I have not traveled for a month now, and I am getting itchy feet. The thing is, business travel is a drag: get up at stupid in the morning, schlep to the airport, dissemble luggage and get half undressed in a public place, re-assemble luggage, get dressed again in a public place, trying to ignore the feeling of being sneakily watched; find breakfast and try not to get it on your clothes; walk and walk some more, fight for a place to store your compliant little suitcase on the plane, find a taxi that will take credit cards, and finally make it to the office. Everyone there aspires to my life and wants to breeze in just before lunch time like I do. If I am lucky I get to have lunch, with people who have all sorts to discuss because they don’t see me often enough. The rest of the people are waiting for something bad to happen because they hardly ever see me. There must be a very good reason for my visit, and it can’t be good news. Umpteen meetings and conversations later I get to make my way to a hotel halfway across the city and look forward to a dinner by myself. Sometimes I get company, which can truly be that but just as often turns into another work meeting. I am really really tired by then.

And yet here I am, wondering when my next trip is going to be. I love being home, but routine bores me. I crave input from other people than those who surround me every day, and enjoy being in different places. For all my whingeing about the drag of business travel, there often is a brief window when I can appreciate my surroundings. I like to walk to and from my hotels, if at all feasible (mostly in Europe, to be honest). I discovered how nice that was once I was forced to, having waited for 20 minutes for a taxi that just wasn’t getting through traffic in Paris. In the end I assured the hotel reception staff I would be fine, and started walking. I checked the city maps on my way to keep myself on track but any other human would not even have to do that – I just have a formidably lacking sense of direction. And even I got to the office without getting lost. Since Hausmann Paris has a backbone of wide boulevards and follow-on arteries that take you effortlessly through the city. I noticed how recently a lot more people are cycling to work or college there. People also dress differently than they do in the UK.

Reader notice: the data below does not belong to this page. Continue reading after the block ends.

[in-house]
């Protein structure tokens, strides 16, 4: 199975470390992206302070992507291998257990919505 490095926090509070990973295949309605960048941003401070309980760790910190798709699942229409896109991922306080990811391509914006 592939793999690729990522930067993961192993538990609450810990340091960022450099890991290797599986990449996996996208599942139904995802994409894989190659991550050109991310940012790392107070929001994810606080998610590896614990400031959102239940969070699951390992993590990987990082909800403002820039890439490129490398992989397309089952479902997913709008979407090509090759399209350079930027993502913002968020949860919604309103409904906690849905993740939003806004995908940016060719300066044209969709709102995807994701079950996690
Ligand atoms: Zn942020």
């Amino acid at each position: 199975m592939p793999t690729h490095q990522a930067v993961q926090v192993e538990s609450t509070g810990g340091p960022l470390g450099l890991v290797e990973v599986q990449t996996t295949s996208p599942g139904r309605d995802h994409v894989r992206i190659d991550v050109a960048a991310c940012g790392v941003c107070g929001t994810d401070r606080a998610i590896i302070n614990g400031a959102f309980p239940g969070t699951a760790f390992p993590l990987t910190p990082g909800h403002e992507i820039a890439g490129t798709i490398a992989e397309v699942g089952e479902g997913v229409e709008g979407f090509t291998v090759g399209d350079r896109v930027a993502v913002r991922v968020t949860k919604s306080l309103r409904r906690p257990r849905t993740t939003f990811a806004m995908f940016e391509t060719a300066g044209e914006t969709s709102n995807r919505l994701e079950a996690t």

Smells play a key role in experiencing the environment, I noticed while walking. Paris in the morning smells of the cigarettes of the many pedestrians  smoking, with a dash of croissant and bitter coffee wafting out from coffee bars. One July morning, after a violent thunderstorm, it smelt freshly laundered.

And then there was that time I had a hotel room with a view out to the Atlantic in North Carolina. I watched the sun rise, pouring watercolours over the ocean in ever changing shades. It was so mild I threw the doors open so I could smell the salt on the air. That was terrific.

 

When is my next trip again?